Take just the image detection category, which alone encompasses eight different benchmarks, consisting of four scenarios (single stream, multi-stream, server, and offline) for the two selected models (MobileNet-v1 and ResNet-50 1.5). Same goes for the object detection category. Since submitters didn’t run all the different iterations on their respective platforms, the results don’t line up very well across competing hardware. For example, it would have been instructive to compare the performance of the NVIDIA’s T4 GPU, Google’s Cloud TPU, and Habana Lab’s Goya chip – three of the higher-profile inference platforms currently available and ones we’ve spilled quite a bit of ink for here at The Next Platform. For image detection, the three processors line up only in the offline scenario with the ResNet-50 model.

Here is a summary of those results (using systems with as few of those processors as possible):

Alibaba Cloud T4 = 5,540 samples/second

Google Cloud TPU = 32,716 samples/second

Habana Goya = 14,151 samples/second.

Unfortunately, the offline scenario is probably the least useful of the four since it’s the one that where latency – essentially the response time for a query — is ignored. In most inference situations, latency is a critical element. It’s worth noting though that even in the other scenarios where latency must fall within certain bounds, some systems are going to deliver much better latency than others, which might make a big difference in practice.  Again, the details here matter a lot.

Another potential source of confusion is the amount of hardware being applied to benchmark.  In the results we cited above, the TPU system is comprised of four chips, while the T4 and Goya results are based on a single processor.  In one sense, it doesn’t really matter how many chips are being used, or if they are part of a multi-chip package, exist as multiple processors on a board, or are spread across a multi-node system. The real criteria should probably be the amount of power used to run the benchmark, since that takes into account all the processors and accelerators being used, as well as the memory subsystem and the network.

Besides the standard inference benchmarks used to compare different platforms in the “closed” division, MLPerf also offers an “open” division, where organizations can submit results for other models or hardware/software configurations for which there are no standard MLPerf criteria. In fact, most of the initial inference submissions (429 to be exact) fall under this category.

One example is a set of results submitted by Habana Labs, using their Goya chip to run the well-regarded natural language processing model known as BERT (Bidirectional Encoder Representations from Transformers). It shows its performance results, in the form of sentence-per-second throughput and latency, compared to a T4 GPU.  Because of BERT’s increasing popularity for NLP, it may very well end up as a closed division benchmark in the future.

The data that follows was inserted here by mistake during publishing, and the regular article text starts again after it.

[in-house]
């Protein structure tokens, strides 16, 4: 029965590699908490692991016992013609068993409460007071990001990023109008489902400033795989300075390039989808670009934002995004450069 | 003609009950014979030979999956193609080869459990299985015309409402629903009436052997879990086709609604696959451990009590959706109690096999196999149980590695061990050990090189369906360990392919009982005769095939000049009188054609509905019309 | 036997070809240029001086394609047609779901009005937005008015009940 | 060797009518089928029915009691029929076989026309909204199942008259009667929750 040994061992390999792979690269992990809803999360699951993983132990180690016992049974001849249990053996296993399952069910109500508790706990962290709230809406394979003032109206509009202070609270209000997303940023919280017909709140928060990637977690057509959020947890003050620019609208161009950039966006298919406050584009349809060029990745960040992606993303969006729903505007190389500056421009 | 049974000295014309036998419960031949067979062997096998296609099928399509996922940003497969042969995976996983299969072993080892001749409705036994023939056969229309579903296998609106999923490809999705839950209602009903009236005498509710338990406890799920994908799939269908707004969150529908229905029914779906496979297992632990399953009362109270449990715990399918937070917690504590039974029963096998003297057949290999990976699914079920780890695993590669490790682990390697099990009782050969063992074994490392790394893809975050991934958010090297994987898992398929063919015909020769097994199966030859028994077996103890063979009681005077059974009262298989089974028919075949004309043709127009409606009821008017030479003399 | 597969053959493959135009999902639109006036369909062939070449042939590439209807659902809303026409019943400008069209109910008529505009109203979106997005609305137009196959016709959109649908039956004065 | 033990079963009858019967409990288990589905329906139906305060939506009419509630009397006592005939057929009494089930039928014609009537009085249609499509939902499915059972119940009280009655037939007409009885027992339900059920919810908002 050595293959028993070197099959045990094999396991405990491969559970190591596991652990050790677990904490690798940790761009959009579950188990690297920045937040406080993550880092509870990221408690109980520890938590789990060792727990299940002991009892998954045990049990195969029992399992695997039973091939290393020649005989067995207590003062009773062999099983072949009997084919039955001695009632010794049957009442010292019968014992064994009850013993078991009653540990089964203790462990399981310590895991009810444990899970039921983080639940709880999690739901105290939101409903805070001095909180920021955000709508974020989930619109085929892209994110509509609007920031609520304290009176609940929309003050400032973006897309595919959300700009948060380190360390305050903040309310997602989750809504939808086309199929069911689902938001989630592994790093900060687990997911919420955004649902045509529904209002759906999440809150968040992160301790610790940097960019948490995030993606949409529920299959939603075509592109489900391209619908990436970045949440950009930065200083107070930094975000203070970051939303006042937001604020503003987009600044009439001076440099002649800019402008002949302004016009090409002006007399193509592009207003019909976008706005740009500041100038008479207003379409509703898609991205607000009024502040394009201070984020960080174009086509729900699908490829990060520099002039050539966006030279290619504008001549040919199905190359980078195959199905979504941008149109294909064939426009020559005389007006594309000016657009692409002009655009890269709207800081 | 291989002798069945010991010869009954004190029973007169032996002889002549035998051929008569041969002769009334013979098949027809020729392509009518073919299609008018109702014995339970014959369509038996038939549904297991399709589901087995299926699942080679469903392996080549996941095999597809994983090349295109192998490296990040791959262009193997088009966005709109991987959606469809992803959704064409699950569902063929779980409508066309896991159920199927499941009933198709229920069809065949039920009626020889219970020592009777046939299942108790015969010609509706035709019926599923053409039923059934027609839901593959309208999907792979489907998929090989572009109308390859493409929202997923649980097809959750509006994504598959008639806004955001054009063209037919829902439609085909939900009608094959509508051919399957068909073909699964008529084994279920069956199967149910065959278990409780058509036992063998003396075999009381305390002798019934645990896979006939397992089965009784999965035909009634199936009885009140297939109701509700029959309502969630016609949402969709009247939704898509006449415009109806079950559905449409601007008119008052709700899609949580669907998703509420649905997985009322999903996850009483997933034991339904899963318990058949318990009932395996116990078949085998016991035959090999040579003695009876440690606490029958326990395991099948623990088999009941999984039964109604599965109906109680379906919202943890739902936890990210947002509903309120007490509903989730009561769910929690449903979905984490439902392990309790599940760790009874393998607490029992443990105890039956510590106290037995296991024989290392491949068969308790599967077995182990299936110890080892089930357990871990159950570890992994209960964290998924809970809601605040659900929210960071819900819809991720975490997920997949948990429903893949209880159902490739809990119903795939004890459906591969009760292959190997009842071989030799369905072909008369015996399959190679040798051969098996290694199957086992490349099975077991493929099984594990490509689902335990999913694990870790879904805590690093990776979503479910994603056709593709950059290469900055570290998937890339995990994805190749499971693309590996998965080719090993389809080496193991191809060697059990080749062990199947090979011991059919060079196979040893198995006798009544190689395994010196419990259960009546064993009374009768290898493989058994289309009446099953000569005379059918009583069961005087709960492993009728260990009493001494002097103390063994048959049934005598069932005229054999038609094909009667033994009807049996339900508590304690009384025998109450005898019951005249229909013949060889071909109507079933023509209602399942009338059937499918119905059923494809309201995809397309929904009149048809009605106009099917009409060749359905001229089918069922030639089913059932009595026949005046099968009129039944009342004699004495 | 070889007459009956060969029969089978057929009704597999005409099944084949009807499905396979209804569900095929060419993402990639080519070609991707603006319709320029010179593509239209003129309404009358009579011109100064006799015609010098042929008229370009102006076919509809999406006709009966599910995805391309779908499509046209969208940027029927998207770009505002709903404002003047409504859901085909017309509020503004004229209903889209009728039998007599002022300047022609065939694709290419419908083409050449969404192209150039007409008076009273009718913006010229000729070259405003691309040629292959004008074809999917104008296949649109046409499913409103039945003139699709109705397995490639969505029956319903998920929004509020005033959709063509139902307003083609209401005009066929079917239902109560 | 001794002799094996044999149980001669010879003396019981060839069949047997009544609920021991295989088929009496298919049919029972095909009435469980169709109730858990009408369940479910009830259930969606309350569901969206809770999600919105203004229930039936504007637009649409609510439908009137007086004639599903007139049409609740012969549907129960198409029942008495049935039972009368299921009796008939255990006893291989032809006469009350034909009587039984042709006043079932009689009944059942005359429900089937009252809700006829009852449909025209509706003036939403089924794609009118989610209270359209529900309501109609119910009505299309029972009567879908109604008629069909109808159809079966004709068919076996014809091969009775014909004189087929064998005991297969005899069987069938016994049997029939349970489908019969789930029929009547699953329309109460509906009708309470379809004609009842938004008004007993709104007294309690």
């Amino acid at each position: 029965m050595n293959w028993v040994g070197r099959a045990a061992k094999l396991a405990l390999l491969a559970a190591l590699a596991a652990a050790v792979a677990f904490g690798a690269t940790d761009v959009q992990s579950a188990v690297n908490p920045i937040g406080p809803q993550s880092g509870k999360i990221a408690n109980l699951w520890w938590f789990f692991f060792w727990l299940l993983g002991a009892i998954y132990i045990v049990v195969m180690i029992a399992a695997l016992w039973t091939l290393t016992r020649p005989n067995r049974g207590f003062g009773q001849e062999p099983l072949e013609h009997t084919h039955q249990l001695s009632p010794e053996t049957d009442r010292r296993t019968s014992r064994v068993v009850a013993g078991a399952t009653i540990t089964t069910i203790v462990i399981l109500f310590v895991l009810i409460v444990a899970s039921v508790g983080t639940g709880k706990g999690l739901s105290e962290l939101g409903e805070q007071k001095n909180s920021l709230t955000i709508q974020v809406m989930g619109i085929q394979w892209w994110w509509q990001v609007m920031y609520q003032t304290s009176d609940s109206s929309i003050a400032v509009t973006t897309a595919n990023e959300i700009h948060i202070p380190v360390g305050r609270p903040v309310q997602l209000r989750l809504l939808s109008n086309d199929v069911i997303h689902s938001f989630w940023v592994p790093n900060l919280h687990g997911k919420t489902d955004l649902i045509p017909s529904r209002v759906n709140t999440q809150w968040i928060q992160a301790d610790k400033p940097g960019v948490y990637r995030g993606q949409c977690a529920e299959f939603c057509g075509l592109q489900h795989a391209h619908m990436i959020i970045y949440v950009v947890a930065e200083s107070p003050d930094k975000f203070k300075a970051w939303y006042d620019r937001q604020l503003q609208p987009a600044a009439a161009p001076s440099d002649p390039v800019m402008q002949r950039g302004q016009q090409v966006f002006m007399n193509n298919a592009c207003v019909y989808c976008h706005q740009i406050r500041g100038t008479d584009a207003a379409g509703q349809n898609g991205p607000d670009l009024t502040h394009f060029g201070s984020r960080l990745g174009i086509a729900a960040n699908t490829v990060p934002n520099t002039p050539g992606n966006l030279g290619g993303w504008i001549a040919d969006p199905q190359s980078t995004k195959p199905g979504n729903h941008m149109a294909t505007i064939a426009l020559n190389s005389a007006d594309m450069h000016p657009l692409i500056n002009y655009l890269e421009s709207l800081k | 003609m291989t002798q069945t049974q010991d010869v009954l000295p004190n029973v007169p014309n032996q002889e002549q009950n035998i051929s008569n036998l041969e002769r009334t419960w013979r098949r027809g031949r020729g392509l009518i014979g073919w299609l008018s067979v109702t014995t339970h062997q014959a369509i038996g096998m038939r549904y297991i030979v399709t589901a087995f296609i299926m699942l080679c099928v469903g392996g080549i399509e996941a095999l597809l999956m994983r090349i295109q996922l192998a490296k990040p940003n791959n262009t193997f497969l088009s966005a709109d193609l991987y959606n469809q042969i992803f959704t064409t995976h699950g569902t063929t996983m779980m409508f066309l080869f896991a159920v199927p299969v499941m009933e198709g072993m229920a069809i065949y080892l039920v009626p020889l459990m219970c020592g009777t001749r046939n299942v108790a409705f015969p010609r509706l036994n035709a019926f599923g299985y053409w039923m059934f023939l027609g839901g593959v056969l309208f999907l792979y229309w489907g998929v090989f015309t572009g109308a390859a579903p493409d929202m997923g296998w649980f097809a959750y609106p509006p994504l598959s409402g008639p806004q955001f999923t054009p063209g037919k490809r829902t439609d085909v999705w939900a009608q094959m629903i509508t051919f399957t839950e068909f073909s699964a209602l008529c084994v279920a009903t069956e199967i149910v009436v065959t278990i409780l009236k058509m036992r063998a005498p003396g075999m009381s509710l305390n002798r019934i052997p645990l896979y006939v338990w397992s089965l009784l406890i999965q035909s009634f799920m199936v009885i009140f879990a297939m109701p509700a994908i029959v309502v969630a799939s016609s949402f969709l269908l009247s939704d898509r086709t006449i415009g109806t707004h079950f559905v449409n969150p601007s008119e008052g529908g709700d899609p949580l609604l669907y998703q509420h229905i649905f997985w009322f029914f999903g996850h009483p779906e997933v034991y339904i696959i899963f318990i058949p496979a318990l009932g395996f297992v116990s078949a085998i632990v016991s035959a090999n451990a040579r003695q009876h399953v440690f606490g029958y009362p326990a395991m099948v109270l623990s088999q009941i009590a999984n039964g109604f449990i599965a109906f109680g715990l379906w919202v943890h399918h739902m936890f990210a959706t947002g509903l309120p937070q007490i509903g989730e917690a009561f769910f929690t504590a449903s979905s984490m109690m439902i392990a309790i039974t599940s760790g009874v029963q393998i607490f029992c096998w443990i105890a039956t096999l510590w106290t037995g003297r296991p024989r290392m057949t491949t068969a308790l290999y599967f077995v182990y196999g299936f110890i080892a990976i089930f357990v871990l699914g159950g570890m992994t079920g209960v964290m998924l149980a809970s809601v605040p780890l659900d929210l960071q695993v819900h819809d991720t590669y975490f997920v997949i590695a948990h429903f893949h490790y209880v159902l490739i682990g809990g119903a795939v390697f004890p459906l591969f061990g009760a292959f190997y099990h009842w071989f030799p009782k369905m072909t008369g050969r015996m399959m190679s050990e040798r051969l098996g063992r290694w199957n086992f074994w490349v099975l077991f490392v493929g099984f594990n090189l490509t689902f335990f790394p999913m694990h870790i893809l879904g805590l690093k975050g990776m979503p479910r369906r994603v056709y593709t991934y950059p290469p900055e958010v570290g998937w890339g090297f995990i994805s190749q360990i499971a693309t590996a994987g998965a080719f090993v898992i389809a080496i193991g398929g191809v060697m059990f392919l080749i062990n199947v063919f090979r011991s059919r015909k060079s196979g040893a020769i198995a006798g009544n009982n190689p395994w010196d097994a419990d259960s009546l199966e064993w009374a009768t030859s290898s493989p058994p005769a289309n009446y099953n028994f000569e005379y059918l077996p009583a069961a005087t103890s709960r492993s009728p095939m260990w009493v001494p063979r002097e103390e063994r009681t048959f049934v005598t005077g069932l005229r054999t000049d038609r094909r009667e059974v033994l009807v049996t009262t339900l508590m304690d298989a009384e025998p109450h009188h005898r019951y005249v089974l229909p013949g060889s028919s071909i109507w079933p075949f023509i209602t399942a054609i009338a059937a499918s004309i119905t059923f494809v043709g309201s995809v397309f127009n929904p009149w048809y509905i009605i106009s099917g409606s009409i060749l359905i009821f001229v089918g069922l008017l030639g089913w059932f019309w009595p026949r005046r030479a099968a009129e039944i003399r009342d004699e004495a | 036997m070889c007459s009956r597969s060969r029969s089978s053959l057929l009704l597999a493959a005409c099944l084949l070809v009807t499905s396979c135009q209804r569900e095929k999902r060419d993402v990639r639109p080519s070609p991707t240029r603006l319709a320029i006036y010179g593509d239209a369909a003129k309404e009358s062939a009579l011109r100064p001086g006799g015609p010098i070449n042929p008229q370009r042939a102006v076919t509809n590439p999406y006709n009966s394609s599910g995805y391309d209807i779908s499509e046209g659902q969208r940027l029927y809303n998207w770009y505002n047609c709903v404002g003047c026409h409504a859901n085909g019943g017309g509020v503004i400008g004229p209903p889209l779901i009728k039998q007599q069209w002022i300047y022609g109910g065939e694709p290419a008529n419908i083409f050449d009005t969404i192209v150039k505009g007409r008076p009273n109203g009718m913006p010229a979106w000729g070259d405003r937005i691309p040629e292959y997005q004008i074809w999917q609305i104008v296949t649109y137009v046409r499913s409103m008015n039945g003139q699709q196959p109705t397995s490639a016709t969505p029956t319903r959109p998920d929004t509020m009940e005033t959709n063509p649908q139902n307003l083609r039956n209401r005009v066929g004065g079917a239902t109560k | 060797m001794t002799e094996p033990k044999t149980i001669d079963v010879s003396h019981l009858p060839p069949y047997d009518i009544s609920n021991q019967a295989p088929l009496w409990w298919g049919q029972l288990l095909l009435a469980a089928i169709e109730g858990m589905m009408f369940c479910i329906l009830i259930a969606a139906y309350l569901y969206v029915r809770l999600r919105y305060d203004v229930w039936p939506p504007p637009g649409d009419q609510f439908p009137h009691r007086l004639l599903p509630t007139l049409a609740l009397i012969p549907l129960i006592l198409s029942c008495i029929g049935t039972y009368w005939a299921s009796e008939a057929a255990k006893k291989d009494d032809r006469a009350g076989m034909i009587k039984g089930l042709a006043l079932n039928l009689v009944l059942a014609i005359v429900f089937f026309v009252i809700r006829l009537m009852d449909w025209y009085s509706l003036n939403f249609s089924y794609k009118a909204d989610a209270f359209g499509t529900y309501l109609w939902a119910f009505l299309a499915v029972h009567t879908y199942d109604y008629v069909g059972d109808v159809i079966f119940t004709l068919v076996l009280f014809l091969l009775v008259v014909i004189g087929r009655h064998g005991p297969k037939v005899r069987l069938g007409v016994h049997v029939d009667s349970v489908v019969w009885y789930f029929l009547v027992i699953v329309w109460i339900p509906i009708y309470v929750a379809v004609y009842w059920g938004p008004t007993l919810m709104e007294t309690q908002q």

That is one example of results reporting, which show dominance, but only on a small slice of the workloads.

Nvidia did a more thorough job of sharing results and did the added favor of breaking down the results on a per-device level instead of grouped by system, which currently makes outcomes difficult to eyeball. They only used devices that are commercially available and relevant in datacenter scenarios versus some of the other submissions that are preview or R&D based or that were focused on edge or mobile applications (they do have results for those we are just focused on datacenter for this now).

Without delving into the numbers, which were just released (we will do that now that we have them) it does appear that Nvidia’s performance was solid.

For Intel’s part, they have released the following select numbers to share:

  • 9,468 images/sec in Offline scenario and 5,262 images/sec in Server scenario for COCO object detection on SSD-MobileNet v1 when using the OpenVINO toolkit, the lowest latency in single stream measurement among all submissions; and
  • 29,203 images/sec in Offline scenario and 27,245 images/sec in Server scenario for ImageNet image classification on MobileNet v1; 5,966 images/sec in Offline scenario and 4,851images/sec in Server scenario for ImageNet image classification on ResNet-50 v1.5, both when using PyTorch.

Of course, without some standardization of the results on behalf of these companies getting a firm handle on what is most relevant in the datacenter will take some serious digging.

Without power or pricing ballpark figures, we might have the performance story to some degree, but the real decision factors take some more exploration.

We want to emphasize that this is an excellent first effort for the intensely varied (from workload/device/systems) MLperf working group. We expect it will self-sort over time, especially as the working group, comprised of diligent volunteers, refines the benchmark and how it is reported.

A paper was just released detailing the benchmark and the challenges of building metrics that encompass so much diversity in hardware and applications.